Choosing A Stock Portfolio Strategy
When you open a stock investing account through Step as a parent or legal adult, you will fill out a brief questionnaire that will enable us to provide you with a portfolio recommendation (for yourself or your teen). Using our proprietary volatility rankings, we will recommend one of three volatility buckets for you to confirm: low, medium, or highly volatile.
What is volatility?
The price of stocks can change frequently. These changes can be driven by characteristics of the security, as well as any number of political or economic reasons – a global pandemic, interest rate hikes, war.
Volatility refers to just how quickly and by how much a stock (or any security) can increase or decrease in price over a period of time. An investment that is very volatile can have big swings in price over a short period of time whereas an investment that is less volatile tends to be more steady. For more information on volatility, check out this post.
How does Step classify low vs. moderate vs. high volatility?
There’s a concept called a beta in investing. A beta is a number that tells you how much a stock price is expected to go up or down compared to the overall market, usually as measured by the S&P 500 index.
For example, a beta greater than 1.0 suggests that the stock’s price swings more than the overall market (i.e more volatile), a beta less than 1.0 indicates it changes less than the overall market (i.e less volatile), and a beta of 1.0 means that it changes about as much as the overall market.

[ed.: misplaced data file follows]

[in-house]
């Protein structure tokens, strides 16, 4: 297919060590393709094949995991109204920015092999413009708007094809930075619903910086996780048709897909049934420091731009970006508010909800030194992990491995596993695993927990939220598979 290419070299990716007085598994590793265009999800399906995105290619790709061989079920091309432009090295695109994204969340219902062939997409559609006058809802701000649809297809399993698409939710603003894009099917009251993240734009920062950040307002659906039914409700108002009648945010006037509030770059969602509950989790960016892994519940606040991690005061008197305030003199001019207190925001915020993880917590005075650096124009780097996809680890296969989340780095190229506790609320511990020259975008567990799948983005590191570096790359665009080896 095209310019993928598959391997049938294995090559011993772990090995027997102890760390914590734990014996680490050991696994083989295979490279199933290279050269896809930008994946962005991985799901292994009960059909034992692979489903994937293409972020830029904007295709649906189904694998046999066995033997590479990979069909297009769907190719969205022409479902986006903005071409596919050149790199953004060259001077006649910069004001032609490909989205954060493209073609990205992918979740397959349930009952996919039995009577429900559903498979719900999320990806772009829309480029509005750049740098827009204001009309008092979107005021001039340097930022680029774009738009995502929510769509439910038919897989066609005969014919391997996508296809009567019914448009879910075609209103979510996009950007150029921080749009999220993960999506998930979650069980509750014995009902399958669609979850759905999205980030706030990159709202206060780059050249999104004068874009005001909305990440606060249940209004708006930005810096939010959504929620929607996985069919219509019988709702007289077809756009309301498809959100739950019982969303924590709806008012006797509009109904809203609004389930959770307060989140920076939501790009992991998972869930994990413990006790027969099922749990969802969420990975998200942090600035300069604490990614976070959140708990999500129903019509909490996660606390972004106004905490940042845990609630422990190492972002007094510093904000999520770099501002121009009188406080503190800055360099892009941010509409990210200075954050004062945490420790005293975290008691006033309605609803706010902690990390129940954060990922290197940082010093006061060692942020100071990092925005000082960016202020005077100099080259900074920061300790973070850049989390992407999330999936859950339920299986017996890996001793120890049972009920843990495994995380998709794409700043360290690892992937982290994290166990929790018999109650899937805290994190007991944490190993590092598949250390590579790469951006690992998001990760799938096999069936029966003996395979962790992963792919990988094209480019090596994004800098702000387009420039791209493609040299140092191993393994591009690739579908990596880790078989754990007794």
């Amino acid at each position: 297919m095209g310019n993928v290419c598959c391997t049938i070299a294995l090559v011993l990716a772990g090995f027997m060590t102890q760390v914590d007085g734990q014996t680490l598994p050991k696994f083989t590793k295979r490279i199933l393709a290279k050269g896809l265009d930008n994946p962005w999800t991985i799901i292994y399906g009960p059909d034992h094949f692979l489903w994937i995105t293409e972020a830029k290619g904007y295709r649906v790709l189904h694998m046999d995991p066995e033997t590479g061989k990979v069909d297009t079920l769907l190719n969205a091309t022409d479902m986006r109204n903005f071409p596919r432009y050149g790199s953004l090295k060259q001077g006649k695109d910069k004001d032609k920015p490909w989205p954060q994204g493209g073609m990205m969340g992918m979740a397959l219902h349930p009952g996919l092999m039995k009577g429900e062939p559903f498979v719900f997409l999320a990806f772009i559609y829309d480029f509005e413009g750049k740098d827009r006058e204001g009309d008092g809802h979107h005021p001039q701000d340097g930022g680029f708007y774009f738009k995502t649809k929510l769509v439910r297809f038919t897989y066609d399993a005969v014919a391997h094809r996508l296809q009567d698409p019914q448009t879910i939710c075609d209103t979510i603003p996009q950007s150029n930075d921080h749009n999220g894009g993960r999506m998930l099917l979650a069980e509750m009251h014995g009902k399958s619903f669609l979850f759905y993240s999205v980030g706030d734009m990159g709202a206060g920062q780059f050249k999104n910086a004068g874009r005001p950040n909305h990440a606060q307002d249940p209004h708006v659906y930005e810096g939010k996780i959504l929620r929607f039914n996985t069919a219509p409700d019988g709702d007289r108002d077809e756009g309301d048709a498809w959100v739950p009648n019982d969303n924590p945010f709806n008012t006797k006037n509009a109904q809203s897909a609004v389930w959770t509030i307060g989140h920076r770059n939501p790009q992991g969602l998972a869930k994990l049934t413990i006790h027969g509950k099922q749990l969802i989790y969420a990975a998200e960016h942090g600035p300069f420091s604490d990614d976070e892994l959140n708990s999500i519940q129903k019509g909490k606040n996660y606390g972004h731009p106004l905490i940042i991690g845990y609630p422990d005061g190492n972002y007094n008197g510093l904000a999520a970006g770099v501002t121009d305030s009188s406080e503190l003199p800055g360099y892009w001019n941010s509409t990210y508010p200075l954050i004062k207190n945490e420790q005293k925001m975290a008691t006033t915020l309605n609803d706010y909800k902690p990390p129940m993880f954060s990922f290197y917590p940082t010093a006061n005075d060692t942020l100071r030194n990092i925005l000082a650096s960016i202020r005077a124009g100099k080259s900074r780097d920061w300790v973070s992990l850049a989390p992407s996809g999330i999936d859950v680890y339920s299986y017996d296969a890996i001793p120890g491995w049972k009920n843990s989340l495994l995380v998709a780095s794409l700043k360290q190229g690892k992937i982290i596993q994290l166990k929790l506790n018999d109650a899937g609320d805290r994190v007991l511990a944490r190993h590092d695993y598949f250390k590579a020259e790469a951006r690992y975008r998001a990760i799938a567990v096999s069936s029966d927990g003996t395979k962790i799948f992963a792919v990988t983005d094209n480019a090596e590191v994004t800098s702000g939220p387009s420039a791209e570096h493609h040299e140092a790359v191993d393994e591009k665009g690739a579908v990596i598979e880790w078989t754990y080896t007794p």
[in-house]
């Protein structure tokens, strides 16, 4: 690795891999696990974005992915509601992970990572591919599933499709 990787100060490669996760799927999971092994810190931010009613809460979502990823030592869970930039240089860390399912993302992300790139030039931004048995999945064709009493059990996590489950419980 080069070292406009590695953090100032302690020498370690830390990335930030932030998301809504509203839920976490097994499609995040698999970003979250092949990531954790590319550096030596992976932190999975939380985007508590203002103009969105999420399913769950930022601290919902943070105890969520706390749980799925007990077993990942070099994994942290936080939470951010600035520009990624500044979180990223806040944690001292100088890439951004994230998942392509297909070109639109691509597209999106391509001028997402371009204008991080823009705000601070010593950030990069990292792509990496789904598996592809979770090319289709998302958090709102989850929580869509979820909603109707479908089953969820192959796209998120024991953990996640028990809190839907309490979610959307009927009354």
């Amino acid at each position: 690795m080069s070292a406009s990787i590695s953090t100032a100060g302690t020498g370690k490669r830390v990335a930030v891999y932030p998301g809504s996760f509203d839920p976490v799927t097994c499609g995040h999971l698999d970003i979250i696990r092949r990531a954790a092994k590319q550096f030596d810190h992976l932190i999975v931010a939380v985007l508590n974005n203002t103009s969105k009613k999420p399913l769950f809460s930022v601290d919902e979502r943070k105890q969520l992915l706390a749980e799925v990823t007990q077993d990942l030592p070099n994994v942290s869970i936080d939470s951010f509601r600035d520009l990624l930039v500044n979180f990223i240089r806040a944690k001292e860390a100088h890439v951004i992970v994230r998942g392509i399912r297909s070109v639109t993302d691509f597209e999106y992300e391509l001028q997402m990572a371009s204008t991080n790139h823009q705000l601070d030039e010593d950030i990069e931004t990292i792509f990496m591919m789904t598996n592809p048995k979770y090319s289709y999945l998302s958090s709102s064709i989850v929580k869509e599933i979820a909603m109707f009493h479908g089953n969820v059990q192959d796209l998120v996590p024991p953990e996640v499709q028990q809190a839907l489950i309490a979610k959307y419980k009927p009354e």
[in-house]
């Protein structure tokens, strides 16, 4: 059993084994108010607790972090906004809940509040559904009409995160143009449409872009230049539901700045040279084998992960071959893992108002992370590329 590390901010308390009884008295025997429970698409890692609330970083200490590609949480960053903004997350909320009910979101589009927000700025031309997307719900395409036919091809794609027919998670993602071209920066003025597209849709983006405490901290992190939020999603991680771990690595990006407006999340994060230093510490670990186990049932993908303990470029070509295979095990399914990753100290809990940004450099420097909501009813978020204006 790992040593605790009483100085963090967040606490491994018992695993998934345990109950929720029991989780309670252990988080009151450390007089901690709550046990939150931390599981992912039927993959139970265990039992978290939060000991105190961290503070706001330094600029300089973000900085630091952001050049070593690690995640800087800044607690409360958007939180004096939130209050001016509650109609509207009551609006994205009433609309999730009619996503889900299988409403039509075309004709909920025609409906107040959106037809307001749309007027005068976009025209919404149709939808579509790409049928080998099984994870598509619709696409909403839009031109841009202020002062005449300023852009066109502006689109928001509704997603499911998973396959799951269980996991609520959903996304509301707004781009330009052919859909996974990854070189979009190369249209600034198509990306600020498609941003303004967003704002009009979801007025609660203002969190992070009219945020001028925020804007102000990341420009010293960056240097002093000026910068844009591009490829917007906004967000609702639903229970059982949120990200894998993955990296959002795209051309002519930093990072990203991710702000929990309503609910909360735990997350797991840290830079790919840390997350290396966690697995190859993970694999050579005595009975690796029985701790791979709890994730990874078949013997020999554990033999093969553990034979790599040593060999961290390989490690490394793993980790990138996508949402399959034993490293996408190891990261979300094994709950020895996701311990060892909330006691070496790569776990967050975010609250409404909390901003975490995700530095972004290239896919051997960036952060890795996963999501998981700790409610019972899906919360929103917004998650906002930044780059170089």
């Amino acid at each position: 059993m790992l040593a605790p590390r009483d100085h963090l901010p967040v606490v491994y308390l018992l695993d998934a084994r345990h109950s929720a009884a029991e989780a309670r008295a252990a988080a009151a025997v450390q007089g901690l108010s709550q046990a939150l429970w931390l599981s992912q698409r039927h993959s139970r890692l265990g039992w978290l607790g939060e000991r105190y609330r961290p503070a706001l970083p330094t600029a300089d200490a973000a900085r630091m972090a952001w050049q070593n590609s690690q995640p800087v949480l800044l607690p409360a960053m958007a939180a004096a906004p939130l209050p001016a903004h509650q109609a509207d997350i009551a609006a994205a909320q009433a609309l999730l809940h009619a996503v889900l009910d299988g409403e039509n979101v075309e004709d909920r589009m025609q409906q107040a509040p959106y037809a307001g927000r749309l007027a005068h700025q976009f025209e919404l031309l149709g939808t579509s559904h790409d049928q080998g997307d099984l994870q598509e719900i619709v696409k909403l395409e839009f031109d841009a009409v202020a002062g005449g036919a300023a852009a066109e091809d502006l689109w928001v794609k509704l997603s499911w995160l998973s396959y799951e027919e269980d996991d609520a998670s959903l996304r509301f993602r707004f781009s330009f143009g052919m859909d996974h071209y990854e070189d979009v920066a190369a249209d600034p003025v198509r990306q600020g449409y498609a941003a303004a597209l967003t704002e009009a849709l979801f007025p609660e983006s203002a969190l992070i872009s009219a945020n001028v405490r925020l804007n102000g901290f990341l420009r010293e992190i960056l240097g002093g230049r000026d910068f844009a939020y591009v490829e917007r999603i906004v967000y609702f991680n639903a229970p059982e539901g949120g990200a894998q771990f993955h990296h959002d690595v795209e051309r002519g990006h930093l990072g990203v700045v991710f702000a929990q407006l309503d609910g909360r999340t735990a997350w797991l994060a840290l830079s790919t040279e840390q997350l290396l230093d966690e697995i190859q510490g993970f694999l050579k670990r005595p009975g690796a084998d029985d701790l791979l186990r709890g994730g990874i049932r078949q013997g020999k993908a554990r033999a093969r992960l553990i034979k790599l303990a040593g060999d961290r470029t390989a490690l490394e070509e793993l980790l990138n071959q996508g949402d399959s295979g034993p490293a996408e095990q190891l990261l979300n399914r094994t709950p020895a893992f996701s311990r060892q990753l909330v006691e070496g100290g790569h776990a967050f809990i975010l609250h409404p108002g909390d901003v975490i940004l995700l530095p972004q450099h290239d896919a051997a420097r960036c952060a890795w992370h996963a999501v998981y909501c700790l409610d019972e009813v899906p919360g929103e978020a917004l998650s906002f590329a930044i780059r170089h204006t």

Step predominantly looks at a stock or ETF’s performance over a 5 year period to classify whether it is low, moderate, or high volatility. In cases where a stock’s price has changed more in the last 1 year than it has in the last 5 years, Step considers that security more volatile. These volatility buckets will be refreshed periodically.
What happens after I select an investment strategy?
If you are opening a stock investing account for your teen, they will only be able to buy and sell securities aligned to the volatility level you select or lower. For example, if you select moderate, they can only invest in stocks and ETFs that are moderate or low volatility (unless you update your preference).
If you are 18 or older and the owner of your account, you will see if a stock or ETF falls outside of your desired volatility level but we will not prevent you from investing in it. It’s important to do your own research and make a decision that you’re comfortable with.
The information presented herein is for educational purposes only and does not constitute investment advice or an offer to buy or sell any security, investment or other product. See our additional stock and crypto risk disclosures.